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Outwintering Replacement Dairy Heifers

Published 13 March 15

At the time of this study AHDB Dairy was operating under the DairyCo brand. In June 2015 DairyCo was rebranded to AHDB Dairy.  

‘Measure to manage’ is the key message from a DairyCo funded trial investigating the effect of forage type on the performance of out-wintered dairy heifers on 9 commercial farms across GB.

 

Over the last four years, researchers at Harper Adams University (HAU) have been investigating the suitability of outwintering systems for replacement dairy heifers as part of the DairyCo Grasslands, Forage and Soils Research Partnership.

‘With increasing dairy herd size, out-wintering systems may provide a cost effective method of facilitating herd expansion’ outlines HAU researcher Prof Liam Sinclair ‘however little is known about the performance of dairy heifer replacements on these systems’.

Over the course of the trial, the research team visited 9 commercial farms and monitored liveweight gains of in-calf spring calving heifers on three different forages: deferred grazing, kale and fodder beet. The team found no difference in liveweight gains (LWG) over the course of the rearing period (averaging 0.25kg LWG/cow/day) between the three forages. There was a wide range in daily liveweight gains between farms (-0.22 to +0.55 kg/cow/day) however the highest liveweight gains were noted on those farms which regularly weighed animals and adjusted their management accordingly.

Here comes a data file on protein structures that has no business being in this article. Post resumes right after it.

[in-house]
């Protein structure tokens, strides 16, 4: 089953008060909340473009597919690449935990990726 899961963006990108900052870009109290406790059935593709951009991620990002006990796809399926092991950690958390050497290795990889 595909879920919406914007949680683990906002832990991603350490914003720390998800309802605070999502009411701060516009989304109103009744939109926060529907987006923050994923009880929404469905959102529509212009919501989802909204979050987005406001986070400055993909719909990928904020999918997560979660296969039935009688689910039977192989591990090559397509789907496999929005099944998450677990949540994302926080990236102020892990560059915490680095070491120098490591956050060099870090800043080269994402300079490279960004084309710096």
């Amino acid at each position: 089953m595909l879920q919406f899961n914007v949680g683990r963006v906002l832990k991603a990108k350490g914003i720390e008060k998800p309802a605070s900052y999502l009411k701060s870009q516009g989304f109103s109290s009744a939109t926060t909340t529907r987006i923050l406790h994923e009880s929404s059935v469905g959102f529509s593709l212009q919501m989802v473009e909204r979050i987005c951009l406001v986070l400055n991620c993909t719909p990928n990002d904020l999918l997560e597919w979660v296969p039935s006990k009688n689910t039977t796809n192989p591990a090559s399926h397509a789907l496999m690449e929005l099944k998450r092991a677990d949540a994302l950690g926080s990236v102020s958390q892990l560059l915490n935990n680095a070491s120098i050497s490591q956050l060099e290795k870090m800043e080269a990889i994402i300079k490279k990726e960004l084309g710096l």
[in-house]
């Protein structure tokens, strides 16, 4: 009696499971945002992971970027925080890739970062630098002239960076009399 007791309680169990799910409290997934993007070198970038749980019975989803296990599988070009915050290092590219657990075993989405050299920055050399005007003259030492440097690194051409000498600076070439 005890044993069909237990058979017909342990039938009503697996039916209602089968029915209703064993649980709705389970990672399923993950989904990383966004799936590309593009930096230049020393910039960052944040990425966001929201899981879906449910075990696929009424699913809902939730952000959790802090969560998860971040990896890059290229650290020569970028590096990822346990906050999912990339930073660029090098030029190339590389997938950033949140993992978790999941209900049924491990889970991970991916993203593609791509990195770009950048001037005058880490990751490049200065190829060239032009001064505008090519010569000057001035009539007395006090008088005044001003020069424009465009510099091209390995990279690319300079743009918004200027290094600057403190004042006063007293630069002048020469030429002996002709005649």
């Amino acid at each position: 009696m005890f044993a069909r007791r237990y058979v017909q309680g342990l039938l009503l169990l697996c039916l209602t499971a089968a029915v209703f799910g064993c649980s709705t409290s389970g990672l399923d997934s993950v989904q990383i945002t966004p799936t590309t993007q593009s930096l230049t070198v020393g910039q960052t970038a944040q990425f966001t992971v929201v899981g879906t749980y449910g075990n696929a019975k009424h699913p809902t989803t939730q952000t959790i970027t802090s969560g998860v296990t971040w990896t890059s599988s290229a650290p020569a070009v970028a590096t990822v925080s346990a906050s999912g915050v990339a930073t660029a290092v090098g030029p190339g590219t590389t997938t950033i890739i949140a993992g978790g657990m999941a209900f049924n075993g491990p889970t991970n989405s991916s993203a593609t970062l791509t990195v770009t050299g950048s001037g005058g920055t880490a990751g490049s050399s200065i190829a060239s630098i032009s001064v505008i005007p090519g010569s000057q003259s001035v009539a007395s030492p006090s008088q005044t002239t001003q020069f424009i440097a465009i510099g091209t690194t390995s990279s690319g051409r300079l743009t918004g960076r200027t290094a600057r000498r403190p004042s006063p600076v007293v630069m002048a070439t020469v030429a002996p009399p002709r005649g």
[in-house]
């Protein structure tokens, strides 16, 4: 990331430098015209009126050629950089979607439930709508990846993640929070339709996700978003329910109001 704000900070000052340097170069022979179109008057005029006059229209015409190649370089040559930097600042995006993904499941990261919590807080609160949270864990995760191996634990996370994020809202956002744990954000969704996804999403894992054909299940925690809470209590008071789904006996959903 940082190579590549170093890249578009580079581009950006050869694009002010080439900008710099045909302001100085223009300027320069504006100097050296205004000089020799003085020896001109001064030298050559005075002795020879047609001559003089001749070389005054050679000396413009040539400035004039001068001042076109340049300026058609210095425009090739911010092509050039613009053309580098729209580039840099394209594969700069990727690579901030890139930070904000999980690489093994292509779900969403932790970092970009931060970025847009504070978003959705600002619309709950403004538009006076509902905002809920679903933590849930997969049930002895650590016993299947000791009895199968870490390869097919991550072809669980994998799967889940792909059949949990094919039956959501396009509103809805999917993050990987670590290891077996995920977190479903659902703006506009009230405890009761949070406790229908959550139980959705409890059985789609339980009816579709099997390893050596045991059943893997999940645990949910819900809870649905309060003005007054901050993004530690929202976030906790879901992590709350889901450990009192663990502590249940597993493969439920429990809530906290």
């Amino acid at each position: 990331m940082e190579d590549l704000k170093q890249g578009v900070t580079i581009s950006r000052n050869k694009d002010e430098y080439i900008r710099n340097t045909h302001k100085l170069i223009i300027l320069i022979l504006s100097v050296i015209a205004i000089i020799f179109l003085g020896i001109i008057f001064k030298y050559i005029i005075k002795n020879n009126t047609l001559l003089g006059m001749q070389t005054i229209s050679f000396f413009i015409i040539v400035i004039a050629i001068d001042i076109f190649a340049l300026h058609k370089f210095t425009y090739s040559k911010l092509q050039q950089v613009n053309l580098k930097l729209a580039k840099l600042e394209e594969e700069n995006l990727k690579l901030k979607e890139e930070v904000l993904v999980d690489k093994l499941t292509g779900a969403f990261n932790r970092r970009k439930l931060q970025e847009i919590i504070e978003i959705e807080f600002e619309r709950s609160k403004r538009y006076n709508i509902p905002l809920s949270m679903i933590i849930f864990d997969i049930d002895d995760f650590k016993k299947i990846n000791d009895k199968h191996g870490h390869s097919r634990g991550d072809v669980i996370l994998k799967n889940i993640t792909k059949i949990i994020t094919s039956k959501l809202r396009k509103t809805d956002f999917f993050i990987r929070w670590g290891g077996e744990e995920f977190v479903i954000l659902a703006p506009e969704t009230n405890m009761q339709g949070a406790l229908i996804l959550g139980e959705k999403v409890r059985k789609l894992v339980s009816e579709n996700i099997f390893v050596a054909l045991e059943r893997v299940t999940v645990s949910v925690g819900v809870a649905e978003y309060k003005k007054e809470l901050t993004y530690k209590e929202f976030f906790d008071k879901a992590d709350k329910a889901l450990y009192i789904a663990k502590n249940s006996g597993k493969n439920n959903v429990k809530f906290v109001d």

In addition, forage source did not significantly affect milk production in the first 100 days of lactation however those animals outwintered on fodder beet did have a higher proportion of first lactation animals in calf at the end of the mating period (95%) compared to the kale (86%) and deferred grazing (88%) forages.

The study also examined the impact of administering a mineral bolus on animal performance. Supplementing with a mineral bolus resulted in a small increase in body condition prior to calving, and increased milk fat content in early lactation (4.26 vs 4.07%), especially in herds grazing kale.

‘From our research we can see that variation in heifer performance during the rearing period is greater between individual farms than between different forage types’ states Liam. ‘As a result, decisions on the most appropriate forage should be made on soil type to minimise damage, and crop yield’ he continues.

DairyCo research and development manager Dr Debbie McConnell says ‘Heifers rearing is the second largest cost to a dairy business after feed and forage costs and therefore it is important to maximise the return on this investment. This study highlights the crucial role regular monitoring plays in ensuring heifers reach their target liveweight gains’.

The full project report can be downloaded from the DairyCo website where more information on monitoring growth and liveweight gains in youngstock can also be found.